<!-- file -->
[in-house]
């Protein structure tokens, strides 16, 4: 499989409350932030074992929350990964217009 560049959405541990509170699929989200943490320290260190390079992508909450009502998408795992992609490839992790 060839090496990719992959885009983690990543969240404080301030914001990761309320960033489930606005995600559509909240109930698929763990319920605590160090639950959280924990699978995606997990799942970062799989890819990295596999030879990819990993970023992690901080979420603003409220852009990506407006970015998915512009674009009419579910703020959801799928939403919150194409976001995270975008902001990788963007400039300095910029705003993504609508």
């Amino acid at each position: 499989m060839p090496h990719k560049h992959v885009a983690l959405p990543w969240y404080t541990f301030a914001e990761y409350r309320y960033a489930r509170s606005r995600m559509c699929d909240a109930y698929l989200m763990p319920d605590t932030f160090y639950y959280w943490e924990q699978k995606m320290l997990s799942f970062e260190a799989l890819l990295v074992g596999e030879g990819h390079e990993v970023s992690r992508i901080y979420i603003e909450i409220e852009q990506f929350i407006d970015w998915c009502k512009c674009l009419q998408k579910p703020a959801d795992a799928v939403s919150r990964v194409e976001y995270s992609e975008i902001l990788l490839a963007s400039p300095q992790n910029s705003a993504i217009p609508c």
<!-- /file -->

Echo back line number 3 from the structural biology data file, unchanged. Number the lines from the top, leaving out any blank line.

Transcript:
């Amino acid at each position: 499989m060839p090496h990719k560049h992959v885009a983690l959405p990543w969240y404080t541990f301030a914001e990761y409350r309320y960033a489930r509170s606005r995600m559509c699929d909240a109930y698929l989200m763990p319920d605590t932030f160090y639950y959280w943490e924990q699978k995606m320290l997990s799942f970062e260190a799989l890819l990295v074992g596999e030879g990819h390079e990993v970023s992690r992508i901080y979420i603003e909450i409220e852009q990506f929350i407006d970015w998915c009502k512009c674009l009419q998408k579910p703020a959801d795992a799928v939403s919150r990964v194409e976001y995270s992609e975008i902001l990788l490839a963007s400039p300095q992790n910029s705003a993504i217009p609508c």